Discussion Paper No. 161 of 2013 on A Review of Kenya's Institutional and Regulatory Environment in Domestic Trade
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ByMuluvi, Augustus ; Githuku, Simon
This study sought to analyze the institutional and regulatory framework relevant to the wholesale and retail trade in Kenya. In order to realize this objective, the study relied on roundtables and comparative case studies. The study revealed there is no institutional and regulatory framework which is specific to the wholesale and retail trade, but all the institutions and regulations in the domestic trade affect all businesses. There exists multiple licenses and fees which reduce investment in this sector. Consideration should be put in strengthening the Joint Loans Board (JLB) facility, owing to the fact that many business enterprises still face credit constraints. This will involve recruitment of more staff to reduce time taken before the disbursement of loans and also increase the amount lent out to traders. The cost of doing business in Kenya is high due to the cumbersome process of business registration and difficulties in complying with various forms of taxes. There is need to have one institution to give direction and regulation to this key sector for it to realize its function. Although licensing of businesses is an important way of regulating businesses for public health, order and safety, many local authorities use the single business permit (SBP) as a way of raising revenue and not for regulation purposes. There is need to improve on the infrastructure in the country to promote inter-county trade. More reforms are required to reduce the number of procedures, time and costs related to business registration.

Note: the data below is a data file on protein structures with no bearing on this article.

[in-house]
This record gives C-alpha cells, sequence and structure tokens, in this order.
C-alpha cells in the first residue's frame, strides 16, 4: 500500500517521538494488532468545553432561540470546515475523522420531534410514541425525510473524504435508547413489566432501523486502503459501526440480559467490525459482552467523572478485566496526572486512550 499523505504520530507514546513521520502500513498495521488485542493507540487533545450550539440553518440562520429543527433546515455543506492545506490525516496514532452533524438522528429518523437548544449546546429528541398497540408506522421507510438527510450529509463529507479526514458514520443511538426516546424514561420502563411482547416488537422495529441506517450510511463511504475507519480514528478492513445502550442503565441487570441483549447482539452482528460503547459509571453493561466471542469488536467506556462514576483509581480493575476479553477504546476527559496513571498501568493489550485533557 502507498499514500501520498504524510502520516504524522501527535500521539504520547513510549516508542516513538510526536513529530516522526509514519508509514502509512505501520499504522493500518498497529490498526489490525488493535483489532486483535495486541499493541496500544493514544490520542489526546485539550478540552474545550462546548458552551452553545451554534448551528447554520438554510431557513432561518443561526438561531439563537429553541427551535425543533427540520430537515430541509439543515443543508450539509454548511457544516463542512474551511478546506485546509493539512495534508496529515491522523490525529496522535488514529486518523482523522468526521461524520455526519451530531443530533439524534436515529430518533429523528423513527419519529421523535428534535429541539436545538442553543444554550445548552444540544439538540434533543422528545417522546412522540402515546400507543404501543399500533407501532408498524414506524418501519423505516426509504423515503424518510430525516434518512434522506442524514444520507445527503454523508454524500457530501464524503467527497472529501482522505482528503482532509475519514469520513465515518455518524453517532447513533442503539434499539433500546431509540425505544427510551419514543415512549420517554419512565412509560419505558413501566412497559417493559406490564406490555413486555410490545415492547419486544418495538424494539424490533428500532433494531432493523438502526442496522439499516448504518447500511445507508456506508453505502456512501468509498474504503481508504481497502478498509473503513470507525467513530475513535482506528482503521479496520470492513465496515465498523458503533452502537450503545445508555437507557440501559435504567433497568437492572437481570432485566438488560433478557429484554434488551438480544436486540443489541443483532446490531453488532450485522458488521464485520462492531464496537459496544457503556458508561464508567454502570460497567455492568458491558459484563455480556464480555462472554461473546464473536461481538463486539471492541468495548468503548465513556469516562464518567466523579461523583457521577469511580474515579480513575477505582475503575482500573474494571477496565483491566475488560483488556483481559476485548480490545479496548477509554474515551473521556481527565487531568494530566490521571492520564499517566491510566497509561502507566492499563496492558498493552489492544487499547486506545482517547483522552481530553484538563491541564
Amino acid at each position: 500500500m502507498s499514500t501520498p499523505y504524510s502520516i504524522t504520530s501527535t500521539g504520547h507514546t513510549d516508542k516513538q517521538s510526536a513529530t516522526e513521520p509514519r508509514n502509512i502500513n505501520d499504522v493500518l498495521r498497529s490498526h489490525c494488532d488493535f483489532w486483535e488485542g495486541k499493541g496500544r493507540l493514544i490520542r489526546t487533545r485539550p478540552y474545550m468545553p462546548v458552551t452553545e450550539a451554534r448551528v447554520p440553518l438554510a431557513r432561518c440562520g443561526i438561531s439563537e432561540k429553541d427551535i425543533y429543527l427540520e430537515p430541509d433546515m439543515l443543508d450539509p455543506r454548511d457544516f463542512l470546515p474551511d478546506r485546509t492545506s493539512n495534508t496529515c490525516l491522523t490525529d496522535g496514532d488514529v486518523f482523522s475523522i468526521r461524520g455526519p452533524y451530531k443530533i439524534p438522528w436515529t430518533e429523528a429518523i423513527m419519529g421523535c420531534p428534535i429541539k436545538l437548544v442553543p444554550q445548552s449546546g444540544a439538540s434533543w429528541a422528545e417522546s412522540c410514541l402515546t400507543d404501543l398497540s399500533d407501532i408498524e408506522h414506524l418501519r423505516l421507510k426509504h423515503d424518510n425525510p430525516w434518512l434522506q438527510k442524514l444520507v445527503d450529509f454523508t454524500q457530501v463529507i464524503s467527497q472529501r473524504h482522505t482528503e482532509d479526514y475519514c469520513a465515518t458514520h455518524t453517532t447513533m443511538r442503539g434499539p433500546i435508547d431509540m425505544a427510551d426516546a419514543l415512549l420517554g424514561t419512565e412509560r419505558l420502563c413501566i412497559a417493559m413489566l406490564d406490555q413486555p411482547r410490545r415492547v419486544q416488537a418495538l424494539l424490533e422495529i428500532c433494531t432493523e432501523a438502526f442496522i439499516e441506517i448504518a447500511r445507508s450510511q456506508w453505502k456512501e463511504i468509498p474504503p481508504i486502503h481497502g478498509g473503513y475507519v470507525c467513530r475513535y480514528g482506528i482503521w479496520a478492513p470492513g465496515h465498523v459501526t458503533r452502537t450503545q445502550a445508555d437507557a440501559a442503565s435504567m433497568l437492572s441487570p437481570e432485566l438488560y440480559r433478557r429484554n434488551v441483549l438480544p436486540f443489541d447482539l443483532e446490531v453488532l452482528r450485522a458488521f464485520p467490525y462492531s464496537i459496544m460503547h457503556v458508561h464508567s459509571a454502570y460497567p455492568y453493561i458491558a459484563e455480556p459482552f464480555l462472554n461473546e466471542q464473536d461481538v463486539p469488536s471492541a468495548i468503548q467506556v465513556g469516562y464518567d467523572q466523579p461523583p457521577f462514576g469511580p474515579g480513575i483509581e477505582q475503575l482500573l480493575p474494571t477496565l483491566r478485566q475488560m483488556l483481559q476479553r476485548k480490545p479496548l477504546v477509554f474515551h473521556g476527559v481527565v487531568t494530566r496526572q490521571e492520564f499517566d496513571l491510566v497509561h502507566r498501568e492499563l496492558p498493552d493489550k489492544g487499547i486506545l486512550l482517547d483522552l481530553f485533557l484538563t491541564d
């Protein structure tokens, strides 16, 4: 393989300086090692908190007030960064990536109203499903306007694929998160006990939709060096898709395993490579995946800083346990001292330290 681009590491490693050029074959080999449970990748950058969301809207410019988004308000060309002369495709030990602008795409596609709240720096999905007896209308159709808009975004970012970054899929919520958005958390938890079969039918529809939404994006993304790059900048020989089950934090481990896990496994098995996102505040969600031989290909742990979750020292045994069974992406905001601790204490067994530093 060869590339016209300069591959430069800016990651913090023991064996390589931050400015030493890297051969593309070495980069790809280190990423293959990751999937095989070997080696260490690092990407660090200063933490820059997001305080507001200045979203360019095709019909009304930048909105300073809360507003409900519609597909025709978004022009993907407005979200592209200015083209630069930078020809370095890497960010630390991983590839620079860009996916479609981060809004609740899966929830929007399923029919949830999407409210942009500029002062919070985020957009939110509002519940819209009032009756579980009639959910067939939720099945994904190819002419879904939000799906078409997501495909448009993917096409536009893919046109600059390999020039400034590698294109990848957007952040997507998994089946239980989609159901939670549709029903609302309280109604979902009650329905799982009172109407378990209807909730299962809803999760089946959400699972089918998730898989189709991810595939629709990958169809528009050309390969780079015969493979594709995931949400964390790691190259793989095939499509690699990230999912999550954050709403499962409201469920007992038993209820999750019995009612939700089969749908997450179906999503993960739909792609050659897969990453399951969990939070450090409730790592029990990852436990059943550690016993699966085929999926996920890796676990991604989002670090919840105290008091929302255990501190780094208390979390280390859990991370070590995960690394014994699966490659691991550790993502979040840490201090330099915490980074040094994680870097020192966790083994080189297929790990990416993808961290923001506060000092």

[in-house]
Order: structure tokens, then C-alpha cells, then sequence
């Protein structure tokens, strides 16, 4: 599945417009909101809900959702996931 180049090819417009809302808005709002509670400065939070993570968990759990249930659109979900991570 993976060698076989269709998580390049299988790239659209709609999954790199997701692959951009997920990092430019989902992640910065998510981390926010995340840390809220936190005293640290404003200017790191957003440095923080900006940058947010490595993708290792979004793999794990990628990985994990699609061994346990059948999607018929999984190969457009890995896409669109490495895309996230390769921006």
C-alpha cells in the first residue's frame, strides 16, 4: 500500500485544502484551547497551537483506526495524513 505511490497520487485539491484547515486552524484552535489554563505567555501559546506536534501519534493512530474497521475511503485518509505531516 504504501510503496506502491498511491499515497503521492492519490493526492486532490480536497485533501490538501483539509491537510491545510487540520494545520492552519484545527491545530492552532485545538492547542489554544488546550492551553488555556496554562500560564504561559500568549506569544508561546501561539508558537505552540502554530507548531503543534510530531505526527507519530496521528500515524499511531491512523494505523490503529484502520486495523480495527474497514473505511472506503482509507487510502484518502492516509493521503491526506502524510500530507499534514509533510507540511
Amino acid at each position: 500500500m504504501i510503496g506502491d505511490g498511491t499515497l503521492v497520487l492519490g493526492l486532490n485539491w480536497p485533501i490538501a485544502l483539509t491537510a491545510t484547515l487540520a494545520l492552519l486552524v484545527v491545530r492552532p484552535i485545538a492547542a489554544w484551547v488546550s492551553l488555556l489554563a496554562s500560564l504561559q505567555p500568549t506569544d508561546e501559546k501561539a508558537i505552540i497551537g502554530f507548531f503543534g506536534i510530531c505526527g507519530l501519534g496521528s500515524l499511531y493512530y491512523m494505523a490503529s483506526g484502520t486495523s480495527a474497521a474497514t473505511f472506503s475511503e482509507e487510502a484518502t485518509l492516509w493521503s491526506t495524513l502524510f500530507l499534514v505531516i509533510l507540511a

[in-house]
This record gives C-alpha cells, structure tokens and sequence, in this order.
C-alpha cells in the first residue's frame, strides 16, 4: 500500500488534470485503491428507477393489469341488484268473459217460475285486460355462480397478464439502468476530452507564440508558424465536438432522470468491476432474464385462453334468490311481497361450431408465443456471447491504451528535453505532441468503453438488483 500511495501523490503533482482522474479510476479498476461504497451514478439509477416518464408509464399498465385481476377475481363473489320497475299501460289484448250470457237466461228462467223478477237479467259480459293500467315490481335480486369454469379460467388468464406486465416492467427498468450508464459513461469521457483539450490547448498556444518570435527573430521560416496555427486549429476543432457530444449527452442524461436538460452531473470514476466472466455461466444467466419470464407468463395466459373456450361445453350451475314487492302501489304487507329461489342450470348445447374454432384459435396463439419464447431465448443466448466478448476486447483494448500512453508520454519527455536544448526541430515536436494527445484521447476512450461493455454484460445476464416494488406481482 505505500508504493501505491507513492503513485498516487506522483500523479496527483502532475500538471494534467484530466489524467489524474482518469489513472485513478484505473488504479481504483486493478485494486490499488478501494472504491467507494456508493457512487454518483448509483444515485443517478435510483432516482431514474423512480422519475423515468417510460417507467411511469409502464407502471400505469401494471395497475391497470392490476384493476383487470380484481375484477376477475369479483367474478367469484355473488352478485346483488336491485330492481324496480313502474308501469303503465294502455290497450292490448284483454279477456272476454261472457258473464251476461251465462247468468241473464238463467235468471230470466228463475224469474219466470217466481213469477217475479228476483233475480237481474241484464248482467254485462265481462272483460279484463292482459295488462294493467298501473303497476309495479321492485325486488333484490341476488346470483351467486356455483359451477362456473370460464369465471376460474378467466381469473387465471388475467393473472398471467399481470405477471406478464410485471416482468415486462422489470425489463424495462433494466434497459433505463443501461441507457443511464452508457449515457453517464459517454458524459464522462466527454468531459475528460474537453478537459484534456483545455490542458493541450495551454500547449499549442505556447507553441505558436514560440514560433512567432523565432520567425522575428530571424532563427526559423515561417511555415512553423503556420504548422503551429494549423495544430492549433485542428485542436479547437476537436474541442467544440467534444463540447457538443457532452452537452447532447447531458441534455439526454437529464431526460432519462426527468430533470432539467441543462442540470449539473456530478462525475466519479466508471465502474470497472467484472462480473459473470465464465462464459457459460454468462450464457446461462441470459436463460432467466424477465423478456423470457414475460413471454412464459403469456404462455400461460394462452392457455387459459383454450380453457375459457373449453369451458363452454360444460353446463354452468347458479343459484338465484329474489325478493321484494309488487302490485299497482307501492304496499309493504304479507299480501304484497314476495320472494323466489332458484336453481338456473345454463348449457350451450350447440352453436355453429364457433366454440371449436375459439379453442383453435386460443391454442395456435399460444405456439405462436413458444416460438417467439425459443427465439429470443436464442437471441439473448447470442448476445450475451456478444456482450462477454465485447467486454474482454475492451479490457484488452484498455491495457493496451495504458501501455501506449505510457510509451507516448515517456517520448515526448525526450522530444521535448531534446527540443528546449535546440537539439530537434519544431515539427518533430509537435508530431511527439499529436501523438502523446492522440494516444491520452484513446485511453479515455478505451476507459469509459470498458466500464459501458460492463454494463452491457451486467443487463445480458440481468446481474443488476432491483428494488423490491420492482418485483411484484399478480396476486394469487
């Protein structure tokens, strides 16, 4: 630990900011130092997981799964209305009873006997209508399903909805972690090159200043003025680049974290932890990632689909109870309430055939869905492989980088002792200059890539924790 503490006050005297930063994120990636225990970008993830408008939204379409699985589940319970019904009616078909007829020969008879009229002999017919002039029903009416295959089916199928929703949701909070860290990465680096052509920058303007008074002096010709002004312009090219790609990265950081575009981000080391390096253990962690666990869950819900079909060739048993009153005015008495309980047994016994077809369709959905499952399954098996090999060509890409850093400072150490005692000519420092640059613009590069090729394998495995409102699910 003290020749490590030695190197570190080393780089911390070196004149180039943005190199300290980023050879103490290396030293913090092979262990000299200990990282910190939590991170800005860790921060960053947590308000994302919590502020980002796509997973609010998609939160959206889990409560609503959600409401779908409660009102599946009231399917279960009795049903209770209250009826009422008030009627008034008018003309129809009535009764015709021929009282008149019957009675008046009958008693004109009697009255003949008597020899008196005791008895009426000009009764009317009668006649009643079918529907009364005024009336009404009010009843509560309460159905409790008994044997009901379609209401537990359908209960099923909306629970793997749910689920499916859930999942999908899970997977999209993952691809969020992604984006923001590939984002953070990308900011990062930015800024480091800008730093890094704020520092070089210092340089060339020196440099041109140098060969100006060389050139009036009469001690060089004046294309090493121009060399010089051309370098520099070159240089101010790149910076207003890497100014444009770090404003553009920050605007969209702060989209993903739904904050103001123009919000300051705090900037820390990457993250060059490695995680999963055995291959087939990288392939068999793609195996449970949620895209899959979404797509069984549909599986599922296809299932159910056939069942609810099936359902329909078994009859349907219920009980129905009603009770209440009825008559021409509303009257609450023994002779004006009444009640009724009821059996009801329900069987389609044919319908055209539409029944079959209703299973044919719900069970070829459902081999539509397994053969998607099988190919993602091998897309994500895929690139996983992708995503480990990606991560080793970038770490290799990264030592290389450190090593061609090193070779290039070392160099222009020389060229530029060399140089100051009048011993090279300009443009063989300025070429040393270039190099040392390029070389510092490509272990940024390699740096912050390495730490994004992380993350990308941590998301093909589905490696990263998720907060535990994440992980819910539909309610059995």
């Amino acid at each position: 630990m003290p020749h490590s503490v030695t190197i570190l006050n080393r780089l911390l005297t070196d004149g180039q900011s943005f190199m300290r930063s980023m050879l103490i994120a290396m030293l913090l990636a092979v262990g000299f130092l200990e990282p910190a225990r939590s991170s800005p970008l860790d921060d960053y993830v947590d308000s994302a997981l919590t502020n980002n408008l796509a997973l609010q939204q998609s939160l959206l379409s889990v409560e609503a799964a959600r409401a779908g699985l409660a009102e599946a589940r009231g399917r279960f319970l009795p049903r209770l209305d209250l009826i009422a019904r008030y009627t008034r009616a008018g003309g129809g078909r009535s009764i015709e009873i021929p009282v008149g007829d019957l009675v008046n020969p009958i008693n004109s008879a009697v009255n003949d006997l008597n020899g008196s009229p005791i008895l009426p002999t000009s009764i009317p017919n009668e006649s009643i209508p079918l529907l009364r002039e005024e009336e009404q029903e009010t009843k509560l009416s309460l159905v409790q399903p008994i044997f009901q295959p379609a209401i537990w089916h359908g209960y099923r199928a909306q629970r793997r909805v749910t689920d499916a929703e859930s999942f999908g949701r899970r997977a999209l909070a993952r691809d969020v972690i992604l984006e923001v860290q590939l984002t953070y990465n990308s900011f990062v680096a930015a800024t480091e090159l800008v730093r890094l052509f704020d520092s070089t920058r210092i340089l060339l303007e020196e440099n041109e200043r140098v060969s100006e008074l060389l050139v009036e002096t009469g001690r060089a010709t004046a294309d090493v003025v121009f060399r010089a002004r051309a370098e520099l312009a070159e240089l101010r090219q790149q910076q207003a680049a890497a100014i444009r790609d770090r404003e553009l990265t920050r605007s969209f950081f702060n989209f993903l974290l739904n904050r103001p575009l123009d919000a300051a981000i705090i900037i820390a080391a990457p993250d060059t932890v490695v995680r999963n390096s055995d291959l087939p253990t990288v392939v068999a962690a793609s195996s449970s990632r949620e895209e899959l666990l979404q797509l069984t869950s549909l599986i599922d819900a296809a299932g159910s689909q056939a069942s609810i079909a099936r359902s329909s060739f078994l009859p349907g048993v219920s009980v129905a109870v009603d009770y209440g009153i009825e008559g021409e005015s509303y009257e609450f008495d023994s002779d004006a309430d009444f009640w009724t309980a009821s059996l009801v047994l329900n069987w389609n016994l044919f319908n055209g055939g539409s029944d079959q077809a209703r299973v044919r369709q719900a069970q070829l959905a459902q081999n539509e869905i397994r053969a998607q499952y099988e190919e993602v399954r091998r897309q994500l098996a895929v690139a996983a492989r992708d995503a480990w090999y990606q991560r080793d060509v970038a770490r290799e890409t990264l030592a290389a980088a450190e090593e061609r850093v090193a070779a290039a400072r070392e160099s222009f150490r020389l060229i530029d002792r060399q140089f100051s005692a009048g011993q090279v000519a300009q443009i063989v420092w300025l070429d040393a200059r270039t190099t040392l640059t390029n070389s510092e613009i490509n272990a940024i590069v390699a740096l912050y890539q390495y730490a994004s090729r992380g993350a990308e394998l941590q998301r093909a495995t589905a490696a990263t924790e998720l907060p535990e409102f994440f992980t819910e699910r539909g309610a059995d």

Domestic Trade; Regulatory Environment; Regulatory framework; Insitutional Framework; Kenya
PublisherThe Kenya Institute for Public Policy Research and Analysis (KIPPRA)
SeriesDiscussion Paper No.161 of 2014;
- Discussion Papers 
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